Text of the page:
William Wellman directed the film and Lamar Trotti wrote the screenplay based upon Clark's novel which is set in 1885 in a small Nevada town. The film starred Henry Fonda as a cowboy, Gil Carter, who with his friend Art Croft (Harry Morgan) reluctantly becomes involved in a posse to find a group of alleged cattle rustlers and murderers. When news of the rustling and murder reaches the town, a posse is quickly formed allegedly to bring the perpetrators to justice. Although warned by the town judge and by the elderly owner of a general store, Arthur Davies (Harry Davenport) to respect the law and to bring the alleged suspects in for a fair trial, the posse degenerates immediately into a lynch mob led by Major Tetley (Frank Conroy) who claims to be a former Confederate officer. Tetly's son Gerald (William Eythe) is forced to go along even though he is opposed to the posse.
The posse comes across three men, including a young rancher played by Dana Andrews, an elderly senile man played by Francis Ford, and a Mexican gambler played by Anthony Quinn. After some brief interrogation, Major Tetley determines the three men deserve the rope. This decision is agreed to by all but seven of the party of 28. Immediately after the hangings, the party receives news from the sheriff that the cattle were not stolen, that the rancher allegedly killed was still alive and that the persons responsible for his wounding had been caught. In other words, the three people hanged by the mob were innocent.
This film is short, about 75 minutes, and quickly paced. The book on which it is based is about 300 pages and in many places it is slow and dense to read. The book takes the time to develop many of the individual characters involved in the posse and it includes a great deal of discussion among the participants of the nature of justice and of the importance of the rule of law. The film omits most of the character development and discussions and focuses instead on action and on the nature of the mob. Both the novel and the film make essentially the same points in slightly different ways appropriate to the mediums.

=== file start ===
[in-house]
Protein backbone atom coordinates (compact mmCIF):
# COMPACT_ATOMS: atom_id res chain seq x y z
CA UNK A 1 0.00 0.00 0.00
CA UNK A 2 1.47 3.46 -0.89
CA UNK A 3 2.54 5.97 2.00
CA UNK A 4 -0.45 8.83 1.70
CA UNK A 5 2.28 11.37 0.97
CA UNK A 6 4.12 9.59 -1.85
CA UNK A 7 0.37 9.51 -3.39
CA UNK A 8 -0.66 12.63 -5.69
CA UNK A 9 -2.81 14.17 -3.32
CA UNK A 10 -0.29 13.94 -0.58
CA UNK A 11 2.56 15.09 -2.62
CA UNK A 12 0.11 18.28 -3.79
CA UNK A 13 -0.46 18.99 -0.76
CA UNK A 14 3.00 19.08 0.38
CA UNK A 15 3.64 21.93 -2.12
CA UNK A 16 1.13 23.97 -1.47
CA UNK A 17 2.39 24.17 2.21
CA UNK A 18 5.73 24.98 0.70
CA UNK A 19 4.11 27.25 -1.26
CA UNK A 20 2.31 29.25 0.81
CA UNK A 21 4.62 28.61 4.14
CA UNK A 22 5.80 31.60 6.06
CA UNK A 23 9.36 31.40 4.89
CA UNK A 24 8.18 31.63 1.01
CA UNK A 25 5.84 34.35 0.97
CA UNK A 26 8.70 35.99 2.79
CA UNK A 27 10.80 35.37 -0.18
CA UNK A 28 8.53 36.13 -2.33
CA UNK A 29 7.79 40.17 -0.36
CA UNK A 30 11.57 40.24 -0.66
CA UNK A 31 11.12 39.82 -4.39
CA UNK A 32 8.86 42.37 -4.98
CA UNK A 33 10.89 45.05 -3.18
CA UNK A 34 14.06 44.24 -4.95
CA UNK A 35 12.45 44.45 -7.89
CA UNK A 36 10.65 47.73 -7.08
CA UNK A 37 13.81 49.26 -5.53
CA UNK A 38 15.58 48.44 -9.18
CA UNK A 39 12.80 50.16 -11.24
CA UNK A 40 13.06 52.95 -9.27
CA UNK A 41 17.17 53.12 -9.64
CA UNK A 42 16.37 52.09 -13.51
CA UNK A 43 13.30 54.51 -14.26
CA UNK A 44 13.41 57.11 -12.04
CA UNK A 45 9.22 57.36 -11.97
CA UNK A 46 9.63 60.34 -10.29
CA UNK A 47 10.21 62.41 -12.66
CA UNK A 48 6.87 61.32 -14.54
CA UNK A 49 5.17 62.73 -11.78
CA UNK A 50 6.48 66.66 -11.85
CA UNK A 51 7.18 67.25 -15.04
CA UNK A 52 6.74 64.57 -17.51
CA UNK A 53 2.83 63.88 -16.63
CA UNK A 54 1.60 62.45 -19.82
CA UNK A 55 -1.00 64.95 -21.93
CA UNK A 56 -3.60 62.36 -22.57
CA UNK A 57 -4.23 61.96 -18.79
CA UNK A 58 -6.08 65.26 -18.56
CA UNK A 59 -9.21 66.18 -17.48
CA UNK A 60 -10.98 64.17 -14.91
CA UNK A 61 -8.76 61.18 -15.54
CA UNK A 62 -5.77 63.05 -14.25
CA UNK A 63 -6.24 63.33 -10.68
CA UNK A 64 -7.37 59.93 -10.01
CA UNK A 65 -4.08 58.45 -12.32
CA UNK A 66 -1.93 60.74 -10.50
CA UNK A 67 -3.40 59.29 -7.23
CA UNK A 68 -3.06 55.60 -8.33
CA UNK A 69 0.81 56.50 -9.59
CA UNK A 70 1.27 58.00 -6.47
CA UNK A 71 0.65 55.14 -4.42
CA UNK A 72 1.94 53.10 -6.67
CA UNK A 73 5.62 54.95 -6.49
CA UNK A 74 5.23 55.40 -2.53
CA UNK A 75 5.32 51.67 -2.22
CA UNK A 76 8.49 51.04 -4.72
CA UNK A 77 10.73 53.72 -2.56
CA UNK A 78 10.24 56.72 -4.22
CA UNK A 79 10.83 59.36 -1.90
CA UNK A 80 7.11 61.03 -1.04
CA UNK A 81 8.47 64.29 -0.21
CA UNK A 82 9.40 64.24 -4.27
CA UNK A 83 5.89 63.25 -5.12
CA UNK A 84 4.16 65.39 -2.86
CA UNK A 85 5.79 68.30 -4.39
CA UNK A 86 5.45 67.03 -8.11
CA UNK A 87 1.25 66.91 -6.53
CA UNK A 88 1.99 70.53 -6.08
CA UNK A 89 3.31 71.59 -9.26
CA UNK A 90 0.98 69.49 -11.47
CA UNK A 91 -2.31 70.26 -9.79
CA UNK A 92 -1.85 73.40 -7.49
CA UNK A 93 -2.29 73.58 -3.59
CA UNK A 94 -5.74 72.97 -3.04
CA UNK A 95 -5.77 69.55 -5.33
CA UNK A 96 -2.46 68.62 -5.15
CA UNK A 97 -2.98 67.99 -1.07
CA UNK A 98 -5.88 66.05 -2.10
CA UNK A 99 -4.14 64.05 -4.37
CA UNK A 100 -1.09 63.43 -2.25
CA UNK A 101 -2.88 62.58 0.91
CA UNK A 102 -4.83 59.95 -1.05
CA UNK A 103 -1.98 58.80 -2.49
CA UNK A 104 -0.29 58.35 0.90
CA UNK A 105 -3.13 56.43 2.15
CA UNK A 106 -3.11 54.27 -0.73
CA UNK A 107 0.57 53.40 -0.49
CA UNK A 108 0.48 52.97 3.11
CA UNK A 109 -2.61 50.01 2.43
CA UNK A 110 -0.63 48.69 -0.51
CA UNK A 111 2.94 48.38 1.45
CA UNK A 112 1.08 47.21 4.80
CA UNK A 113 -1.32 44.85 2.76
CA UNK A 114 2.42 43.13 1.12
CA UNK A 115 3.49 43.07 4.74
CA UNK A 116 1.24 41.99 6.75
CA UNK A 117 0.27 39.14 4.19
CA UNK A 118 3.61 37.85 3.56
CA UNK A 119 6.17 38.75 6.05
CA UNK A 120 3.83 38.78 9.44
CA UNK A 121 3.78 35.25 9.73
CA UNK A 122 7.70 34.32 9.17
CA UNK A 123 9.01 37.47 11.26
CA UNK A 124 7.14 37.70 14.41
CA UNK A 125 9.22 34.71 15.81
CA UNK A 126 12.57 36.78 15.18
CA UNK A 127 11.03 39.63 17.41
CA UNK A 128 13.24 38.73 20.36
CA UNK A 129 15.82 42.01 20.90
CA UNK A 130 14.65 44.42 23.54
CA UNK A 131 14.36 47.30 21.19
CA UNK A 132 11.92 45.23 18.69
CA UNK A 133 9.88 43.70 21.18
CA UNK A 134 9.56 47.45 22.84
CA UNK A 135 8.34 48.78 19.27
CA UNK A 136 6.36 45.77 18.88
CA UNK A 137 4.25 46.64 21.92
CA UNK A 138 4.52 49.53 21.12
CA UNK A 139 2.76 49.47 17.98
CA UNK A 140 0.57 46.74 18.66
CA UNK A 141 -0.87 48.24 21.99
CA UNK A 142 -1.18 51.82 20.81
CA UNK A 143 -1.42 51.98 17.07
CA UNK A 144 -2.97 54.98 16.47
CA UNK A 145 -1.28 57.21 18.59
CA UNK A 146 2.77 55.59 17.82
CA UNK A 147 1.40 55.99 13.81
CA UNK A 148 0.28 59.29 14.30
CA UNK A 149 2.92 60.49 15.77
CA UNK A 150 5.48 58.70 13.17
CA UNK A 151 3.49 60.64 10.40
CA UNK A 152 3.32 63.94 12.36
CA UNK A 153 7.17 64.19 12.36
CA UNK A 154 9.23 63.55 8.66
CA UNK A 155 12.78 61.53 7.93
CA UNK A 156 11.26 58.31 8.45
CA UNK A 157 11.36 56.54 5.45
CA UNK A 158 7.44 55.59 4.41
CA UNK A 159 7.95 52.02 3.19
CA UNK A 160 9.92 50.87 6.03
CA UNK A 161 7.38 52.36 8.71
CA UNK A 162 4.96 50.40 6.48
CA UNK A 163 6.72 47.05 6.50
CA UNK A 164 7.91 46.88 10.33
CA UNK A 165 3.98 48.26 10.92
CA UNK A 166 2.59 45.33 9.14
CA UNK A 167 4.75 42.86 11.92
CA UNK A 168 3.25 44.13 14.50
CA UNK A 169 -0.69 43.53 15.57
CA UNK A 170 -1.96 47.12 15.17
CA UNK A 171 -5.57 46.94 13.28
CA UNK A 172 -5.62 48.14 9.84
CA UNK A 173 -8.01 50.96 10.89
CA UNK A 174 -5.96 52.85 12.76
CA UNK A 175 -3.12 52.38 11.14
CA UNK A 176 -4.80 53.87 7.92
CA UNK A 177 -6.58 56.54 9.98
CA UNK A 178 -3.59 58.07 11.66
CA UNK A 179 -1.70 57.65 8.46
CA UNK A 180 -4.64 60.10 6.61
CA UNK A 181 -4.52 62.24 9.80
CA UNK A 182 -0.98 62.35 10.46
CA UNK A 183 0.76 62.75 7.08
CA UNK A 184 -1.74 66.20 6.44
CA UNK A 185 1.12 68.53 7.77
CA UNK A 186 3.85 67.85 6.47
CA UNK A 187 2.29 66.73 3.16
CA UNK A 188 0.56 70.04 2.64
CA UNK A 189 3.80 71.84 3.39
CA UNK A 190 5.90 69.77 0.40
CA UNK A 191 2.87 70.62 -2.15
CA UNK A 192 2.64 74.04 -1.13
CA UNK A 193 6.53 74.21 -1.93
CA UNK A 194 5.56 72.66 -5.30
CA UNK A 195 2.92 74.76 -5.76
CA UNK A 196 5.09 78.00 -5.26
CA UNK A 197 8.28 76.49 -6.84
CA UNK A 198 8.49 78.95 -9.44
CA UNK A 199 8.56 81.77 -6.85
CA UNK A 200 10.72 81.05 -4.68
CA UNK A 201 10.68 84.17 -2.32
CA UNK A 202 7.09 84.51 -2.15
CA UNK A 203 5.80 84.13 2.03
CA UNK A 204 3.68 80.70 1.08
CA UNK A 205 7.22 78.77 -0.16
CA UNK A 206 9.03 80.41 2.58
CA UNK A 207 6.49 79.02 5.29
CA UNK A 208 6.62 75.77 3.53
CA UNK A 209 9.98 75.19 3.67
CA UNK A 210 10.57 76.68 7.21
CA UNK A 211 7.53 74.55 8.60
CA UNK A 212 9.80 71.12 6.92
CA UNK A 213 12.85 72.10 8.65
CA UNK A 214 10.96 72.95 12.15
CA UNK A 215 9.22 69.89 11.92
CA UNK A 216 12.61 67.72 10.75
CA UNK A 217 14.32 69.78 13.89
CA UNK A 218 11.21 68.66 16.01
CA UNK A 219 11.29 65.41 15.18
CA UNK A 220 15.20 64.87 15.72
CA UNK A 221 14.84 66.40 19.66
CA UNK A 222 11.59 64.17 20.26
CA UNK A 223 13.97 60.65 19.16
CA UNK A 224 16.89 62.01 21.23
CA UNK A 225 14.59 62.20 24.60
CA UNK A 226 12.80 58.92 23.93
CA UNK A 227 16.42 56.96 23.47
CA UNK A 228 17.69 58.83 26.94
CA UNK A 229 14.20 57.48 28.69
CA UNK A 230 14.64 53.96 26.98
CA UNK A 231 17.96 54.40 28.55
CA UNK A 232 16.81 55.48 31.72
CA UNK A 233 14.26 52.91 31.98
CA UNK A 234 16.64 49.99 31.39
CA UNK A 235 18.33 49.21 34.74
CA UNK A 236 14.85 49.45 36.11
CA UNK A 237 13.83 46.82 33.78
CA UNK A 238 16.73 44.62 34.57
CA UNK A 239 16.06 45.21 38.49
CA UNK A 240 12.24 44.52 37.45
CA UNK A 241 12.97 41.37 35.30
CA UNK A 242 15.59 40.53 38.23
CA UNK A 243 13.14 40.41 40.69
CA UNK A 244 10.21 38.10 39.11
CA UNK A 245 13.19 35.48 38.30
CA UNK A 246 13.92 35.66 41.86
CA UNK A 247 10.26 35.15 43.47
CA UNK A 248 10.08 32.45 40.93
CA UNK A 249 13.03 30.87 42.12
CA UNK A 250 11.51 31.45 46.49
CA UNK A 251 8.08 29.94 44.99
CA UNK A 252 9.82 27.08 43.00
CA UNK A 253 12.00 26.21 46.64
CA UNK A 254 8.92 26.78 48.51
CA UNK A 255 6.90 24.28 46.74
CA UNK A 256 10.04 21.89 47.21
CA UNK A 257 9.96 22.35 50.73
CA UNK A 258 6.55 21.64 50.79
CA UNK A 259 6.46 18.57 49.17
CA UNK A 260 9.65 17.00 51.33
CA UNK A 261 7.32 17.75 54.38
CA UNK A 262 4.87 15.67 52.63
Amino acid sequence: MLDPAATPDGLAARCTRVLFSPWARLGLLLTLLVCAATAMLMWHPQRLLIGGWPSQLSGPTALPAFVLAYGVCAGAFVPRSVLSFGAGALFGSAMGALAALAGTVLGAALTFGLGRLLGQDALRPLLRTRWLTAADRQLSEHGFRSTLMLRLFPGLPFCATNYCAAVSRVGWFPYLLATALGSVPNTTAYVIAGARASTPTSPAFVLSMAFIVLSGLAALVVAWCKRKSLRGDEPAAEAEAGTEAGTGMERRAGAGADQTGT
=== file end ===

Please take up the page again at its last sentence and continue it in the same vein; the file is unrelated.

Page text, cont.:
The dangers of fascism played an important role in both Clark's novel and in its film adaptation. But the questions the film aptly poses about community, justice, the rule of law, mob psychology, and the danger of jumping to conclusions transcend any particular time or political movement. I took from the story a lesson about the dangers of mob action and the value of reflection and judgment, qualities which are both valuable and rare. In the film, the viewer quickly learns that the mob has acted unjustly. In complex situations in life, it is often difficult to parse through competing positions. Situations often present ambiguities which need to be worked out with time.
This film is beautifully acted with a concise fast moving story that doesn't waste a moment. The black and white cinematography and the focus on the thoughts of some of the characters give "The Ox-Bow Incident" a degree of similarity to film noir. The film was produced and released with some reluctance given the serious nature of its themes, and it was not financially successful in its day. Still, the film should dispel prejudices some may have about the alleged shallowness of the Western genre. The film received an Academy Award nomination for Best Picture and it is listed on the United States National Film Registry of the Library of Congress as "culturally. historically, or aesthetically significant."
This film remains able to provoke reflection and disquiet. It may help the viewer think afresh about the nature of justice, the rule of law, and the danger of mob psychology.